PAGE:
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Caleb Lawrence – KPIG-KPYG Radio – Share the Wealth – January 24, 2017

Despite generally disappointing data the major averages moved higher in early trade entering the final hour with modest gains. Existing home sales missed expectations in December falling 2.8% to 5.49 million units annualized. For the year 2016 saw sales increase just .7% but that was enough to push sales to a decade high. Months’ supply slipped to 3.6 lower than the year ago figure of 3.9 months. The median price finished the year down slightly at $232,200 a figure 3.8% higher than a year ago. Given how tight the market is with respect to inventory one would have thought that price appreciation would have been a little more brisk.

Prior to the 2007-2009 financial crisis more than a few pundits pushed the idea of the Dollar losing its reserve currency status to the Euro, Chinese Yuan or perhaps the Japanese Yen a rather dated idea that won’t go away. At the time I and a few others noted that the Euro had some significant structural issues namely a lack of a Federal Europe and a central monetary and taxing authority, problems that currently plague the union and others as it continues to march towards breakup. With China’s success built on a mountain of debt the likes of which the world has never seen this is all but certain to curtail its days in the sun. So it is no surprise to learn that in fact the Dollar has strengthened its position as the worlds reserve currency in the post crisis period because it remains the best looking horse at the glue factory.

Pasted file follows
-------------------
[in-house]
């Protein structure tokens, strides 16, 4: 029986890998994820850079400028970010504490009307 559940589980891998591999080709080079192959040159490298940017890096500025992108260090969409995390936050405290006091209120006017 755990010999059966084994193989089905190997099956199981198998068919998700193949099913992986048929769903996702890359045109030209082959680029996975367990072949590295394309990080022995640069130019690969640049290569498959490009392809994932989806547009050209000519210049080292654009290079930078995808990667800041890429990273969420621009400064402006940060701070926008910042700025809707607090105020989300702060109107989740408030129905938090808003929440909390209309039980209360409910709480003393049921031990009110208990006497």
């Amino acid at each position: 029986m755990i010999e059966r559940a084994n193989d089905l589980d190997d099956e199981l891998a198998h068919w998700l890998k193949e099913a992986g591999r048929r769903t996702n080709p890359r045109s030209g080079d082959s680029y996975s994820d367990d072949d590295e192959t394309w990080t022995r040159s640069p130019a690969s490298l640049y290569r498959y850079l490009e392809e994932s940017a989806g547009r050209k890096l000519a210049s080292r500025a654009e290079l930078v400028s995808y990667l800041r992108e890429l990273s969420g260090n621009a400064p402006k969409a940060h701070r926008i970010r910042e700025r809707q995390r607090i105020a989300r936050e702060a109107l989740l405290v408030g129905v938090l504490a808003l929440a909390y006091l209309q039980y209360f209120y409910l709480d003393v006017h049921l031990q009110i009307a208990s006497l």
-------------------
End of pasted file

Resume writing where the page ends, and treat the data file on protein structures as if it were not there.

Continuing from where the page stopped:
The 13th Annual Demographia International Housing Affordability Survey is out with its 2017 results finding that of the top ten most unaffordable major metropolitan markets with affordability based on the ratio of median homes prices to median gross incomes, 3 are in California, #5 is San Jose with a multiple of 9.6, #8 Los Angeles with a multiple of 9.3 and #9 San Francisco with a multiple of 9.2. Number one is Hong Kong with a multiple of 18.1, Australia and New Zealand also made the list as did Vancouver Canada at #3. Also of note California featured the most expensive smaller market as Santa Cruz came in with a multiple of 11.6 trailing only Hong Kong, Sydney Australia and Vancouver Canada. Great news if you’re an existing homeowner, not so much for new families.

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